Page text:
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COCHRAN, WILLIAM M.

COCHRAN, WILLIAM M. (1807–1853). William M. Cochran, pioneer and Texas representative, was born on April 7, 1807, near Abbeville, South Carolina, son of John and Margaret (McClanahan) Cochran. About 1828 William moved with his family to Columbia, Maury County, Tennessee. After his father's death around 1830 he entered the mercantile business with the firm of Cochran and Gilmer. On September 21, 1837, William M. Cochran married Nancy Jane Hughes in Columbia.

In 1840 William and Nancy moved to Greene County, Missouri. After seeing a sample of soil from Mustang Branch in Nacogdoches County, Texas, the Cochrans decided to move to Texas; they arrived at Mustang Branch and were issued a land certificate in the Peters Colony in March of 1843. William established a farm where he grew wheat and cotton as well as fruit trees, corn, and pumpkins.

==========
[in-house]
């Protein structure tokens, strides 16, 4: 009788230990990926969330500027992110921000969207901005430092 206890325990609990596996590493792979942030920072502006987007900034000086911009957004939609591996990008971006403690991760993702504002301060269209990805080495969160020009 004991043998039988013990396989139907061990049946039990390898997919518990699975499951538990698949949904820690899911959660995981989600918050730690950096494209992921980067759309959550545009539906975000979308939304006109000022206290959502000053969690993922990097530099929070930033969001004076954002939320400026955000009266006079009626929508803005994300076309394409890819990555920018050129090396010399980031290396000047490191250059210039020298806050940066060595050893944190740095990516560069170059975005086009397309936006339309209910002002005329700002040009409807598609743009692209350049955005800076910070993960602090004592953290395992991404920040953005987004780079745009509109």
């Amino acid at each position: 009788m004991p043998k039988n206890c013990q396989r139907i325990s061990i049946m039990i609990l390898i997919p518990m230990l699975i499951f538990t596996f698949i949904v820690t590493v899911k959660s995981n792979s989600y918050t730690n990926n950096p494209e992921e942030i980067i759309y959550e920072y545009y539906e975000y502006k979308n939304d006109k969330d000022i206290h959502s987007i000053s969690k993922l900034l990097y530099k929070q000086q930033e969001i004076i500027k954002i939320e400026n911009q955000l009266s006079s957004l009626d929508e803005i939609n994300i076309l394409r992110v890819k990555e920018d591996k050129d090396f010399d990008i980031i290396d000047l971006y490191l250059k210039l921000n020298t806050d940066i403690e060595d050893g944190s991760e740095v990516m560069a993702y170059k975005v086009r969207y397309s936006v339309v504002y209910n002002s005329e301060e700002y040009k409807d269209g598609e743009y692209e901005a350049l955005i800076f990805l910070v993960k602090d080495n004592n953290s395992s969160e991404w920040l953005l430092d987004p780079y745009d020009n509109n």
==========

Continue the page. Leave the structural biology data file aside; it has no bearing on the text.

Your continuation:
Upon the creation of the state of Texas and Dallas County in 1846, William M. Cochran was elected county clerk in the county's first election. Soon after, Cochran was elected to be the first Dallas County representative to the state legislature. He was reelected in 1848. The Cochran family's prosperity increased, and in 1849 they built a corn and cotton mill. In 1851 the Cochrans purchased an additional 640 acres of land, built a chapel, and set aside land for a family cemetery.

On April 23, 1853, Cochran died of typhoid fever and became the second person buried in the Cochran Chapel Cemetery in Dallas County. His sons Archelaus M. Cochran and John Hughes Cochranqqv also served in the Texas legislature.

BIBLIOGRAPHY: 

William Foster Jacoby, "Cochran, William M." (http://dallaspioneer.org/), accessed August 4, 2006.

Jennifer Eckel

Citation

The following, adapted from the Chicago Manual of Style, 15th edition, is the preferred citation for this article.

Jennifer Eckel, "COCHRAN, WILLIAM M.," Handbook of Texas Online (http://www.tshaonline.org/handbook/online/articles/fcolb), accessed April 16, 2014. Uploaded on June 12, 2010. Published by the Texas State Historical Association.